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Do Organizations Bully?

From Maria Simpson’s Two minute Training Blog

I received an interesting update from Civility Partners last week on bullying, citing research showing that “education, government and healthcare are three industries where bullying seems to really thrive.”
  The general idea is that, “People are not predictors of workplace bullying, the organization is. Bullying only happens when the organization allows it to.”
The update goes on to say, “If your organization has one or more of the following, then you probably have bullying:
“1. Many employees who have worked there for a long time
“2. Many employees who are very smart (e.g., doctors, professors, engineers, etc.)
“3. A bureaucratic culture (e.g., lots of rules, regulations, policies and top down leadership)
“4. Leaders who focus on the bottom line at the expense of customers and employees
“5. Organizational change (e.g., downsizing, changing work teams, restructuring, etc.)”
Maybe I’m just being defensive. I have a doctorate, I’m a professor, I’ve spent my life in educational bureaucracies, and I’ve lived through more organizational change than I would have preferred. And I’m a mediator, so I see other sides of these contentions about bullying.
Items 1, 2 and 4 are about people, while 3 is about organizational culture, and 5 might be about organizational change or change in the external environment. People who have seniority might well bully the newbies, and people who are very smart might bully those they think are less intelligent — the worst kind of power play — but they might also become wonderful mentors. In the tech industry, where everyone is a genius and there is little bureaucracy (at least at first), many women have been driven out of the industry because of dreadful bullying especially on social media. And often leaders must put the bottom line before employees, but that is their job. Their organizations are not non-profits, and some decisions create painful results.
Now, a leader who revels in treating people badly is a bully, which is a power play, but not every leader revels in negative outcomes for employees in an effort to keep an organization alive. When I challenged the dean I worked for about a personnel decision related to one of my staff members based on personal issues rather than performance, he looked at me and said, “This is not an eleemosynary institution.” I had to look it up. It may have been a public university, but even he had a bottom line to meet. (It means charitable.)
Before going further, let’s define bullying. It’s behavior directed at a particular person, that is very personal and negative, continues consistently over time, and is designed to undermine or humiliate. I’ve experienced gender bias and more than a few jerks, but I’ve never experienced bullying in that sense of constant attacks, so although the organizations I worked in may have discriminated against women, included many very smart people and were highly bureaucratic, they were not inherently bullying organizations.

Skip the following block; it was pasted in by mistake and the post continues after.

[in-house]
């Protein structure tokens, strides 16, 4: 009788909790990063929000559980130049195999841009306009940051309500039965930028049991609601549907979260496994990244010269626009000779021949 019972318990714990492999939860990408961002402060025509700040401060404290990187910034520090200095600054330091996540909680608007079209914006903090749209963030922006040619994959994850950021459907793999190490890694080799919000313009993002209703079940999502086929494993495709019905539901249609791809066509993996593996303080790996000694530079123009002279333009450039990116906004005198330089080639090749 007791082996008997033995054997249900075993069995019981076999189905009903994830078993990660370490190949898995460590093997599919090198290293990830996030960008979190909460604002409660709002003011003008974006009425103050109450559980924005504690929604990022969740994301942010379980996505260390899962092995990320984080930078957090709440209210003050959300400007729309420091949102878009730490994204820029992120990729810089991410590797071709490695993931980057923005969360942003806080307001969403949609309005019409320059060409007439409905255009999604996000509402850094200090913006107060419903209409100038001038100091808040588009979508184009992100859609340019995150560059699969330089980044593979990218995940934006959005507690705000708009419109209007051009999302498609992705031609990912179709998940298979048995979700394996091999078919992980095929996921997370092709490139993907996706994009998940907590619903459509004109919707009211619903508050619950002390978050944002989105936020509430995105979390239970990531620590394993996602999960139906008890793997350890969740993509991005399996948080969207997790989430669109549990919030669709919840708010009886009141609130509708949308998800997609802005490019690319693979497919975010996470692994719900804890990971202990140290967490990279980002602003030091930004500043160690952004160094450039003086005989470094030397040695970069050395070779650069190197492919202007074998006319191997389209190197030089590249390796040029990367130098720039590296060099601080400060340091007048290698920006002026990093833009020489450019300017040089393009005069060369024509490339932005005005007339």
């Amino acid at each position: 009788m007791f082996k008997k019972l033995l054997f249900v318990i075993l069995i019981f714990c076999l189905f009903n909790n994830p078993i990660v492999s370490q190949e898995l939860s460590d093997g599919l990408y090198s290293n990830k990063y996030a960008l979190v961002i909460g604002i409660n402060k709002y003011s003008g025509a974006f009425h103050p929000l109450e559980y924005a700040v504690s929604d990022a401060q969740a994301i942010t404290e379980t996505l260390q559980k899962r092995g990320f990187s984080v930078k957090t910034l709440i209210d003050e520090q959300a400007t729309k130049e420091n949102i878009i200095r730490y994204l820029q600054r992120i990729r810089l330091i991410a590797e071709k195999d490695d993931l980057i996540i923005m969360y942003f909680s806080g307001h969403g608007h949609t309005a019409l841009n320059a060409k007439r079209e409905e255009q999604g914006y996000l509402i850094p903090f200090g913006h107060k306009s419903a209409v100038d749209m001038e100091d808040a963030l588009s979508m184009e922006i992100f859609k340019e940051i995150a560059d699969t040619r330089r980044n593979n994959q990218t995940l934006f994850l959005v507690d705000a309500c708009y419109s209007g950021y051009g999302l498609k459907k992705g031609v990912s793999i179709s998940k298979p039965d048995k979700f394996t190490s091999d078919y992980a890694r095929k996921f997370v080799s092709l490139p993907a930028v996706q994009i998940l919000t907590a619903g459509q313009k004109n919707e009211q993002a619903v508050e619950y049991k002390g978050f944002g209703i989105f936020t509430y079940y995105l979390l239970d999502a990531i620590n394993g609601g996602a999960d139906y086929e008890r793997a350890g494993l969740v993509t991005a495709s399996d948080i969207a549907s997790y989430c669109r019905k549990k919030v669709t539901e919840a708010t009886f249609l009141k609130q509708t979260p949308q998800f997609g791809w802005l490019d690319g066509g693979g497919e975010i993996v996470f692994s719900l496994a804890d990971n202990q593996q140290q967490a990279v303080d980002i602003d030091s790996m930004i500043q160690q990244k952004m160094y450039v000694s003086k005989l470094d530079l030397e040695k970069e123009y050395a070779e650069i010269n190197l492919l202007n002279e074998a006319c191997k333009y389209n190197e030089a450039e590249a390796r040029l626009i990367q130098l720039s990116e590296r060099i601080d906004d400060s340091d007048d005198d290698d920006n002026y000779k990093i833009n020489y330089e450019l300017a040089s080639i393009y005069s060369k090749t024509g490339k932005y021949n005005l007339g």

Bureaucratic cultures might generate some frustration if the organizational structure prevents people from being creative or advancing in their professions because of rules and regulations that take a one-size-fits-all approach, and maybe those people take it out on others as bullying, but the goal of the structure was to take emotional content out of decisions, especially in hiring, and try to create as neutral an employment policy as possible. Even that attempt can generate resentment, but again, that’s people bullying, not the organization.
When I managed a large staff of civil service employees in a university, resentment bordered on bullying when one of the staff members, a woman who had served in the Marines and could, in her own words, “put up a bushel of peaches and re-cover the couch” in a single evening, got a promotion. The point system used by civil service to calculate her rank and salary gave her extra points for her military service, which was seen as favoritism by others who had not served. That’s people working at generating resentment, not the culture or the bureaucracy. When I asked her how she felt about the comments, she laughed and said that, as a female Marine [and at that time in our culture], she’d heard a lot worse. 
If the bottom line is that, “People are not predictors of workplace bullying, the organization is. Bullying only happens when the organization allows it to,” then what exactly is an organization if not a collection of people? And if you remove the bully in the organization, that organization does not necessarily continue the bullying. It is the person who bullies, other people who allow it to continue probably because they don’t have the skills to challenge it, and managers who don’t stop it, probably for the same reason. A bureaucracy is a particular structure, and structures don’t bully; the people in it do the bullying and others allow it to continue. And even anti-bullying organizational policies can’t prevent bullying if people don’t.
So tell me, what do you think? Is it the case that “people are not predictors of workplace bullying, the organization is”? I’d love to hear from you.
Have an absolutely wonderful and peaceful week.


Maria Simpson

Maria Simpson, Ph.D. is an executive coach, consultant, trainer and mediator who has worked extensively with the corporate, non-profit and conflict resolution communities to promote incorporating conflict resolution into organizational systems and training people in the skills and approaches of mediation. MORE >

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